While it’s not something passengers would have noticed, during July and August the Frankston line has been part of the world’s first and largest trial of a new ‘intelligent transport system’ designed to help cut collisions between cars, trucks and trains.
Based on GPS and mobile phone-style dedicated short-range communication technology, it enables cars to receive warning of approaching trains. The warning comprises six-levels of in-car audio-visual alerts that escalate in urgency and volume as trains gets closer to crossings.
Results of the Victorian trial have ‘exceeded expectations’ and already attracted attention globally says Professor Jugdutt (Jack) Singh, Director of La Trobe University's Centre for Technology Infusion.
His centre developed the system in partnership Public Transport Victoria and the Australian Automotive Co-operative Research Centre.
Following regional trials at Dingee in northern Victoria early this year, there has been a month of orchestrated night-time testing involving 70 cars and a train at Highett and Cheltenham in Melbourne during May and June, followed by ‘live’ trials on the Frankston line during July and August involving eight trains and ten motor vehicles.
With some 9,500 level crossings on Australian public roads – about 2,000 in Victoria – and only a third of them with flashing lights or boom barriers, technology that can alert drivers to approaching trains is of considerable benefit.
The system and the way it works was officially unveiled today (23rd August) at a demonstration organised by Public Transport Victoria, Melbourne Rail and La Trobe University.
Public Transport Minister Terry Mulder said safety was a key priority for the State Government and it has provided $1.2 million toward the $5.5 million three-year project.
‘Collisions between cars and trains have devastating consequences. This Government is committed to doing everything it can to improve safety at level crossings and eliminate the senseless loss of lives and suffering these collisions cause,’ Mr Mulder said.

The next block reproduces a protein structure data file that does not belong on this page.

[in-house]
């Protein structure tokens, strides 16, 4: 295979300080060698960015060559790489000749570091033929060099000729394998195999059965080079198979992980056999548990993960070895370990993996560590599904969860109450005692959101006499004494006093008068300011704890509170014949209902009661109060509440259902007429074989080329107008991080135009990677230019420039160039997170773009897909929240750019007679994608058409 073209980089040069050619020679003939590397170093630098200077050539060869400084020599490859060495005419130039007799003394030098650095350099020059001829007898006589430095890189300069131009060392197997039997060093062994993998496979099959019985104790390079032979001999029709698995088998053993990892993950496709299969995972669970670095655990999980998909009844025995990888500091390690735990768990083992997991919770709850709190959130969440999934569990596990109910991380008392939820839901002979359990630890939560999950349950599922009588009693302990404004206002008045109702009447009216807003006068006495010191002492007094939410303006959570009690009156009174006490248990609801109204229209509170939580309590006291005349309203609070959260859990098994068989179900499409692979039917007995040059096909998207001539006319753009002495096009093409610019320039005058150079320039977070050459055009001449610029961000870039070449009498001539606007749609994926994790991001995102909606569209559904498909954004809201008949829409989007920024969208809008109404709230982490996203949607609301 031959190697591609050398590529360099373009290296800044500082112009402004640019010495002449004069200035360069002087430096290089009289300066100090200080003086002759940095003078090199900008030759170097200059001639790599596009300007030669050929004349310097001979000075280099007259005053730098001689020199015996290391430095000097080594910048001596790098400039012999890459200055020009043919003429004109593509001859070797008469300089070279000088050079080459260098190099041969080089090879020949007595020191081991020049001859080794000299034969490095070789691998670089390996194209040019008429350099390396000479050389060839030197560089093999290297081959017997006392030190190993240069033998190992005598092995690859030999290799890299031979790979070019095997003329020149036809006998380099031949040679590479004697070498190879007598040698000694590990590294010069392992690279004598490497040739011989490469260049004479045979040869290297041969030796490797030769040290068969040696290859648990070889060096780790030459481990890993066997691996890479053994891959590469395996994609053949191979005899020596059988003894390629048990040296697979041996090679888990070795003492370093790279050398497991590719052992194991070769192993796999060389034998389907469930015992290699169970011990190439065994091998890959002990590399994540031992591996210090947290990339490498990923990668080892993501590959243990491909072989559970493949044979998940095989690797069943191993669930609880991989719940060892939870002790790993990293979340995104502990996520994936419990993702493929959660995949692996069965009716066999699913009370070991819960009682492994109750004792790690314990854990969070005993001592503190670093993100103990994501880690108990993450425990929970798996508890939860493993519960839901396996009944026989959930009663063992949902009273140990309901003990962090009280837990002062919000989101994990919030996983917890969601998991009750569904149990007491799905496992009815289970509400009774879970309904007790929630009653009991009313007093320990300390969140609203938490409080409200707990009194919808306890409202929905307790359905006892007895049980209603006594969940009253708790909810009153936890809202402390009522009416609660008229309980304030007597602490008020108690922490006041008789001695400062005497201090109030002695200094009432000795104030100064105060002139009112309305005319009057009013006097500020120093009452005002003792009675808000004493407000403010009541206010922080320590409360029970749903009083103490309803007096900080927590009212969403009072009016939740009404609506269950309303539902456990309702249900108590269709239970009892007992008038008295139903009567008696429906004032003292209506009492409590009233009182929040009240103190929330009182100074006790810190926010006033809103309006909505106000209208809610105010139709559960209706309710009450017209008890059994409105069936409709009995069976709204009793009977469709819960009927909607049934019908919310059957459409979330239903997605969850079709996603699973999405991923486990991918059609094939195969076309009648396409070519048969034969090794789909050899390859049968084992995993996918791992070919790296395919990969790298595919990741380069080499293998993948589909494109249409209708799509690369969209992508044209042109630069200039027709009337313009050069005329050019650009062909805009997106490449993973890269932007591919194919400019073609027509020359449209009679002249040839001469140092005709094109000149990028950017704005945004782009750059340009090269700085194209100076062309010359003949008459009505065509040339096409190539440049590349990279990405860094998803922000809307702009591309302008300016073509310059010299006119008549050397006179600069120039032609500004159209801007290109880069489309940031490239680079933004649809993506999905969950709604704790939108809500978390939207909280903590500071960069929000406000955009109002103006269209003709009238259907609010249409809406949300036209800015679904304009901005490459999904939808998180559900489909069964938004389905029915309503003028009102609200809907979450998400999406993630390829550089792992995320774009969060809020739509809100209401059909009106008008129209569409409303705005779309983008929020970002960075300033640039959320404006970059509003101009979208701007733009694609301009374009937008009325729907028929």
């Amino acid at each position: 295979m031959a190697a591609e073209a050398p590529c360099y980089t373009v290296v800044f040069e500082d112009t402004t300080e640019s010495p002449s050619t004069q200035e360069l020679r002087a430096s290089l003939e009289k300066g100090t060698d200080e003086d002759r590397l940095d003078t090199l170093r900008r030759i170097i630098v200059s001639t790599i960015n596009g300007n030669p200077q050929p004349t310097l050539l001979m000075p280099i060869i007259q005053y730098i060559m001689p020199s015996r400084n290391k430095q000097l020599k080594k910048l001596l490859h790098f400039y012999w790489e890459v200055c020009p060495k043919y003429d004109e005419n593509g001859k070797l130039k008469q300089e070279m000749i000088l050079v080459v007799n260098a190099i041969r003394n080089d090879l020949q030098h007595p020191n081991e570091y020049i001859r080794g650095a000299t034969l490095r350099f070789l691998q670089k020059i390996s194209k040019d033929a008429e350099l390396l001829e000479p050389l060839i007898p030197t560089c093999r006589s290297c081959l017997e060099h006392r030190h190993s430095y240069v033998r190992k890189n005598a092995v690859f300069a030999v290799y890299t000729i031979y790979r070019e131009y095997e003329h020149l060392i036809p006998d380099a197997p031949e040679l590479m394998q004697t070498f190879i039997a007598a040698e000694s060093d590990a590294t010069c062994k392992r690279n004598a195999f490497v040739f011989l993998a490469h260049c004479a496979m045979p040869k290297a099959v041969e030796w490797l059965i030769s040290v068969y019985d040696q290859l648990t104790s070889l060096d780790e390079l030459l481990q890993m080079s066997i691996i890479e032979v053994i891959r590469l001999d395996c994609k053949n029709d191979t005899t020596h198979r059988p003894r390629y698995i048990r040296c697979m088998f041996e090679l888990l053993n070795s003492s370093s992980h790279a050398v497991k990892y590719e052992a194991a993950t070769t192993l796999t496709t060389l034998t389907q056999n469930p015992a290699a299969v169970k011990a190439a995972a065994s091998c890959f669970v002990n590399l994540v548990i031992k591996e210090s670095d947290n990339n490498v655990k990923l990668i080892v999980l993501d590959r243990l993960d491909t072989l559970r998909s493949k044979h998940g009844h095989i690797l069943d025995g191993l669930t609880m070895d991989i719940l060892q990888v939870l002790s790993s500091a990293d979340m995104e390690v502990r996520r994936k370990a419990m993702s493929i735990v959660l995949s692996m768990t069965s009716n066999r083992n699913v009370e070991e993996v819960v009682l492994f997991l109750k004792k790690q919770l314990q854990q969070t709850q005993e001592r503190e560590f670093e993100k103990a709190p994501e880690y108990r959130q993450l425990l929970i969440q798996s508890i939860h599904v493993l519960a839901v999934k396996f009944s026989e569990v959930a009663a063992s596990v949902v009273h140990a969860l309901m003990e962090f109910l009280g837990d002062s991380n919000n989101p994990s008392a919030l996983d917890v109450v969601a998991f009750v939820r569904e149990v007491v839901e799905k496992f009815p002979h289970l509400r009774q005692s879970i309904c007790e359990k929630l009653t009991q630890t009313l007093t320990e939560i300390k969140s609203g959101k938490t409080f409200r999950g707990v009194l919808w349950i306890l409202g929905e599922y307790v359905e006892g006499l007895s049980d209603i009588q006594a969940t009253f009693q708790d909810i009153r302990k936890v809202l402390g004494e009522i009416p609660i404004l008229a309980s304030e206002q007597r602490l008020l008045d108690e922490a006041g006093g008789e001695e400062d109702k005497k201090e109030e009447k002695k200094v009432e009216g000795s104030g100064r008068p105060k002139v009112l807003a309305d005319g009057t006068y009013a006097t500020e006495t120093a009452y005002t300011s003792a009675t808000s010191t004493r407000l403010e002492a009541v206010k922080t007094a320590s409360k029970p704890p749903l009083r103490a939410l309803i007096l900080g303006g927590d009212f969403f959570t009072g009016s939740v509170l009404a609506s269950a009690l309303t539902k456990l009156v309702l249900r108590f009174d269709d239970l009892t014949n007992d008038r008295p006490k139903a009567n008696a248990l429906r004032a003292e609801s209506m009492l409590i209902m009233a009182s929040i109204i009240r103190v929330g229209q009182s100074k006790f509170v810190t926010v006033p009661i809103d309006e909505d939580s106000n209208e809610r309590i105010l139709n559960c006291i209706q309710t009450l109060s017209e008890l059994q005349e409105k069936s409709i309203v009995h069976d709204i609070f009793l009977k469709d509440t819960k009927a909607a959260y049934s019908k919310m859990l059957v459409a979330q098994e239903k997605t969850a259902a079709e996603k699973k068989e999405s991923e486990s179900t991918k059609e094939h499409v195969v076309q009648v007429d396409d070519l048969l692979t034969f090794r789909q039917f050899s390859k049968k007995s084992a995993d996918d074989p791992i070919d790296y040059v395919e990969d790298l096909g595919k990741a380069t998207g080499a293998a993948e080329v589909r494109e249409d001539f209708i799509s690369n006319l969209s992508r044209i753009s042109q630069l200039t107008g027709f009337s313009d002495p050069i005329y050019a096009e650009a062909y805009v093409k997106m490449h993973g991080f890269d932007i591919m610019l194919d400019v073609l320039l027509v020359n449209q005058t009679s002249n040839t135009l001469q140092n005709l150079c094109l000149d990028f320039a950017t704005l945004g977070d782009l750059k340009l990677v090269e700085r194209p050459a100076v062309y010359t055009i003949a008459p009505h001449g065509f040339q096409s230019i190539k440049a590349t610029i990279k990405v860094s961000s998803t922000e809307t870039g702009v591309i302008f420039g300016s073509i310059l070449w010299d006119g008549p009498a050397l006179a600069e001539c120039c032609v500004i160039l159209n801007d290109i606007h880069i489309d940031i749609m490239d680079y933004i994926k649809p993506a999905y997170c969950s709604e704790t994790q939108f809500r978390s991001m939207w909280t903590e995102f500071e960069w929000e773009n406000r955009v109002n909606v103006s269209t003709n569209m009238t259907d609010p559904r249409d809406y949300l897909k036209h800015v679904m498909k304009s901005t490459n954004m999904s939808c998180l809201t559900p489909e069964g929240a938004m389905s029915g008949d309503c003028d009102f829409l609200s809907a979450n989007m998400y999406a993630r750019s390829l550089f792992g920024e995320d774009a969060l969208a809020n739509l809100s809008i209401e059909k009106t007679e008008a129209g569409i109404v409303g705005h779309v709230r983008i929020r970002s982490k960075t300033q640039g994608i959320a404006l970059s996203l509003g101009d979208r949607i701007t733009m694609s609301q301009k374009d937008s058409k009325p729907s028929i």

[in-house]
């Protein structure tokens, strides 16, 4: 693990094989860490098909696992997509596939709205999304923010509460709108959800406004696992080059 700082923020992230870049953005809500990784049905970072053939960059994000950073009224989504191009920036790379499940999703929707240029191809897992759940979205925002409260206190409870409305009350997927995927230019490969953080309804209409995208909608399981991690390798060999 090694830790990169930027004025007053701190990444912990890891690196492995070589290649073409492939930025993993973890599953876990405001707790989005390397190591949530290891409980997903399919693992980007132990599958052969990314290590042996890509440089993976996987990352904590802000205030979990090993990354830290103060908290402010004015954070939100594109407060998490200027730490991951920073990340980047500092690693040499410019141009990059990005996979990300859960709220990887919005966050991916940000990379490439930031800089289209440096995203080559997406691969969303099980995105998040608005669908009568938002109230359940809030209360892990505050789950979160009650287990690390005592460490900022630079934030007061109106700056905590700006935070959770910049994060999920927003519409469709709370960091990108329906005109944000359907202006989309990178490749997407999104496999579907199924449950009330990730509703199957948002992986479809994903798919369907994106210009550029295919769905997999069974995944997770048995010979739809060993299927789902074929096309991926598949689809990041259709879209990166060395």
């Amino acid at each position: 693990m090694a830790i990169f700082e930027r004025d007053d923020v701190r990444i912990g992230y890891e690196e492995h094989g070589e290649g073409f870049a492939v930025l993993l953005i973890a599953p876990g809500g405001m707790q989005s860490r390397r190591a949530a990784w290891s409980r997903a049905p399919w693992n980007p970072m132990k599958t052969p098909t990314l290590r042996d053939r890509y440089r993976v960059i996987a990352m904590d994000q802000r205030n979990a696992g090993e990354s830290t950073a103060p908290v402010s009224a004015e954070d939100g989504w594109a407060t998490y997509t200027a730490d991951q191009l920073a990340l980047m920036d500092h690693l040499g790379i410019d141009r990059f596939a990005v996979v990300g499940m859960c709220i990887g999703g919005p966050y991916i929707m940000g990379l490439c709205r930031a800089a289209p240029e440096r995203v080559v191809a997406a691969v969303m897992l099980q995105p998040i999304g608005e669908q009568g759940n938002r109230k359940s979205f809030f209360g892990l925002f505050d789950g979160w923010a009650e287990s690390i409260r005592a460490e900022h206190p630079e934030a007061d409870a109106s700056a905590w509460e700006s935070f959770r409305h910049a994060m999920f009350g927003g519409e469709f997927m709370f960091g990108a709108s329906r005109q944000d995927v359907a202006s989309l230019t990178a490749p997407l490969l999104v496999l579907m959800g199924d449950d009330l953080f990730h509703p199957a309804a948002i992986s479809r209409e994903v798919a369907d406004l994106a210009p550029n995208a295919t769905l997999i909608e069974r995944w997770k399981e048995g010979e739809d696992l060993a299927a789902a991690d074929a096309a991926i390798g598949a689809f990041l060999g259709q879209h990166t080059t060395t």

La Trobe University Deputy Vice-Chancellor (Research), Professor Tim Brown said La Trobe was delighted to be involved in the project since it fulfilled the key mission of the University to make a difference to the community.
‘This project will greatly benefit driving safety in Victoria, with the added potential of being able to export leading-edge Australian technology and expertise.
‘With more than 600 rail and vehicle crashes at level crossings in Australia during the last decade, the technology could prevent and hopefully eliminate collisions, saving many lives,’ Professor Brown said.
Professor Singh said collision warning systems, including ‘co-operative intelligent transport technology’ like that developed by the La Trobe Centre, have been hailed by the motor vehicle industry as the next area of major road safety innovation, after seat belts, airbags and ABS systems. Such systems are expected to be available in new cars by 2014.
Professor Singh has been invited to demonstrate the La Trobe Rail Crossing System in October at the ‘Intelligent Transport Systems (ITS) World Congress’ in Vienna and the ‘Global Level Crossing Symposium’ in London.
He says the technology has been developed, tested and refined over the past three years. The trials are being supervised by Dr Aniruddha Desai, Senior Research Fellow at the La Trobe Centre for Technology Infusion, working with an operations crew of about 28 people, including ten Centre staff.
For interviews and further information, please contact Professor Singh on Tel: 03 9479 3382 or 0411 476 976; Email: Jack.Singh@latrobe.edu.au, or Ernest Raetz, Media and Communications, 041 226 1919
Watch ‘Saving lives at rail crossings’: www.latrobe.edu.au/news/videos/saving-lives-at-rail-crossings
Learn more about La Trobe award-winning ‘intelligent transport systems’ and ‘green energy management’ research: